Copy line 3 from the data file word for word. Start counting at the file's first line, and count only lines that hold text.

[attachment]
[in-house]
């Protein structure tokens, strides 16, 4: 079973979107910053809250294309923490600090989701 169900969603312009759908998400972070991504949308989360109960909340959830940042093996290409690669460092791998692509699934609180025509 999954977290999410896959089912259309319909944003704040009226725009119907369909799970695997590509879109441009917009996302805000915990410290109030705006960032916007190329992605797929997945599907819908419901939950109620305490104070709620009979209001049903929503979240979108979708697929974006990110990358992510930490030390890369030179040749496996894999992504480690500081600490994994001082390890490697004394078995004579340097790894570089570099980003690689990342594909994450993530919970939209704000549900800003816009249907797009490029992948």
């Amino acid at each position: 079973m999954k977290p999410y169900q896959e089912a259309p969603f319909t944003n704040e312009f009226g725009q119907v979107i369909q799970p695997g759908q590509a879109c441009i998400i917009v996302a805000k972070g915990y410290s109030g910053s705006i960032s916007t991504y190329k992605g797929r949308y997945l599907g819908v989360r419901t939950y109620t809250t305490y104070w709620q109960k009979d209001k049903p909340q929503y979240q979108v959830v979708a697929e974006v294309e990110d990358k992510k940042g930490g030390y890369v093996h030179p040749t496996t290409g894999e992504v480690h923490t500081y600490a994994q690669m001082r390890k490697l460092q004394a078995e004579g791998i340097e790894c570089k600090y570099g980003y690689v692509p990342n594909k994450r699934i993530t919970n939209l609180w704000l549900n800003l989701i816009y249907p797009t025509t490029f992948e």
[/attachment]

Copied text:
């Amino acid at each position: 079973m999954k977290p999410y169900q896959e089912a259309p969603f319909t944003n704040e312009f009226g725009q119907v979107i369909q799970p695997g759908q590509a879109c441009i998400i917009v996302a805000k972070g915990y410290s109030g910053s705006i960032s916007t991504y190329k992605g797929r949308y997945l599907g819908v989360r419901t939950y109620t809250t305490y104070w709620q109960k009979d209001k049903p909340q929503y979240q979108v959830v979708a697929e974006v294309e990110d990358k992510k940042g930490g030390y890369v093996h030179p040749t496996t290409g894999e992504v480690h923490t500081y600490a994994q690669m001082r390890k490697l460092q004394a078995e004579g791998i340097e790894c570089k600090y570099g980003y690689v692509p990342n594909k994450r699934i993530t919970n939209l609180w704000l549900n800003l989701i816009y249907p797009t025509t490029f992948e």